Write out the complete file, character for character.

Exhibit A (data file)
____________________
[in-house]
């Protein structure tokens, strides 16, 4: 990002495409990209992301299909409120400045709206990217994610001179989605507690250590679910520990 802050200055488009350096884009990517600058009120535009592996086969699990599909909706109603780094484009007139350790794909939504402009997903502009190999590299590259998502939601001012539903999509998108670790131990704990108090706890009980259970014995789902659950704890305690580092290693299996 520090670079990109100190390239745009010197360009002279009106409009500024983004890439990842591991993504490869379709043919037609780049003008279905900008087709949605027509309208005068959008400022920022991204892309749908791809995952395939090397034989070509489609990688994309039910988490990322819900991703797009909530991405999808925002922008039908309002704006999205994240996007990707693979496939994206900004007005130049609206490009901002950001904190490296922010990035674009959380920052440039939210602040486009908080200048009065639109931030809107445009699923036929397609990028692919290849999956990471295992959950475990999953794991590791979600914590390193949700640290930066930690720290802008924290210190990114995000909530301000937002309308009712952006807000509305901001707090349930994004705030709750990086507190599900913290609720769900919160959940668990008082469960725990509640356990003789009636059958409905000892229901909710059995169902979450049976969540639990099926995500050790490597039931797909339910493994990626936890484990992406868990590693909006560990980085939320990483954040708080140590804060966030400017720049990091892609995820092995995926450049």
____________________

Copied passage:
[in-house]
């Protein structure tokens, strides 16, 4: 990002495409990209992301299909409120400045709206990217994610001179989605507690250590679910520990 802050200055488009350096884009990517600058009120535009592996086969699990599909909706109603780094484009007139350790794909939504402009997903502009190999590299590259998502939601001012539903999509998108670790131990704990108090706890009980259970014995789902659950704890305690580092290693299996 520090670079990109100190390239745009010197360009002279009106409009500024983004890439990842591991993504490869379709043919037609780049003008279905900008087709949605027509309208005068959008400022920022991204892309749908791809995952395939090397034989070509489609990688994309039910988490990322819900991703797009909530991405999808925002922008039908309002704006999205994240996007990707693979496939994206900004007005130049609206490009901002950001904190490296922010990035674009959380920052440039939210602040486009908080200048009065639109931030809107445009699923036929397609990028692919290849999956990471295992959950475990999953794991590791979600914590390193949700640290930066930690720290802008924290210190990114995000909530301000937002309308009712952006807000509305901001707090349930994004705030709750990086507190599900913290609720769900919160959940668990008082469960725990509640356990003789009636059958409905000892229901909710059995169902979450049976969540639990099926995500050790490597039931797909339910493994990626936890484990992406868990590693909006560990980085939320990483954040708080140590804060966030400017720049990091892609995820092995995926450049």